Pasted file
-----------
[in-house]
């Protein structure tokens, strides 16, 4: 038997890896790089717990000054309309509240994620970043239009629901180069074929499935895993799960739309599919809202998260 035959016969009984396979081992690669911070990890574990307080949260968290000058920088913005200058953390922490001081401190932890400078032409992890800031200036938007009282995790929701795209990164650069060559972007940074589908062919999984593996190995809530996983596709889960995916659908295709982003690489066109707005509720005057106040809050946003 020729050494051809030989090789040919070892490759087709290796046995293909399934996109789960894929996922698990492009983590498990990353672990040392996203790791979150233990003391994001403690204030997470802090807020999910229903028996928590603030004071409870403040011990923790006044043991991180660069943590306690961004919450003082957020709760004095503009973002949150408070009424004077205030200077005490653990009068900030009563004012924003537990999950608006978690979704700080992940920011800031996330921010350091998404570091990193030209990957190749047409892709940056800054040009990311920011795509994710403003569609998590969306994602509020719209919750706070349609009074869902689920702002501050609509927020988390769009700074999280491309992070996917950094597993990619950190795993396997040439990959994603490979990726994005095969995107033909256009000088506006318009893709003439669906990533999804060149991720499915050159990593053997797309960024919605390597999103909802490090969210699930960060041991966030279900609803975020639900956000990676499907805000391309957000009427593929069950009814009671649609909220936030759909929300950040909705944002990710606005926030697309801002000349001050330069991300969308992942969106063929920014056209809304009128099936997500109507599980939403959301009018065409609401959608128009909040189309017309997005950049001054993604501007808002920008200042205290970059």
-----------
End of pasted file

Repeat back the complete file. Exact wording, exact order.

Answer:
[in-house]
């Protein structure tokens, strides 16, 4: 038997890896790089717990000054309309509240994620970043239009629901180069074929499935895993799960739309599919809202998260 035959016969009984396979081992690669911070990890574990307080949260968290000058920088913005200058953390922490001081401190932890400078032409992890800031200036938007009282995790929701795209990164650069060559972007940074589908062919999984593996190995809530996983596709889960995916659908295709982003690489066109707005509720005057106040809050946003 020729050494051809030989090789040919070892490759087709290796046995293909399934996109789960894929996922698990492009983590498990990353672990040392996203790791979150233990003391994001403690204030997470802090807020999910229903028996928590603030004071409870403040011990923790006044043991991180660069943590306690961004919450003082957020709760004095503009973002949150408070009424004077205030200077005490653990009068900030009563004012924003537990999950608006978690979704700080992940920011800031996330921010350091998404570091990193030209990957190749047409892709940056800054040009990311920011795509994710403003569609998590969306994602509020719209919750706070349609009074869902689920702002501050609509927020988390769009700074999280491309992070996917950094597993990619950190795993396997040439990959994603490979990726994005095969995107033909256009000088506006318009893709003439669906990533999804060149991720499915050159990593053997797309960024919605390597999103909802490090969210699930960060041991966030279900609803975020639900956000990676499907805000391309957000009427593929069950009814009671649609909220936030759909929300950040909705944002990710606005926030697309801002000349001050330069991300969308992942969106063929920014056209809304009128099936997500109507599980939403959301009018065409609401959608128009909040189309017309997005950049001054993604501007808002920008200042205290970059």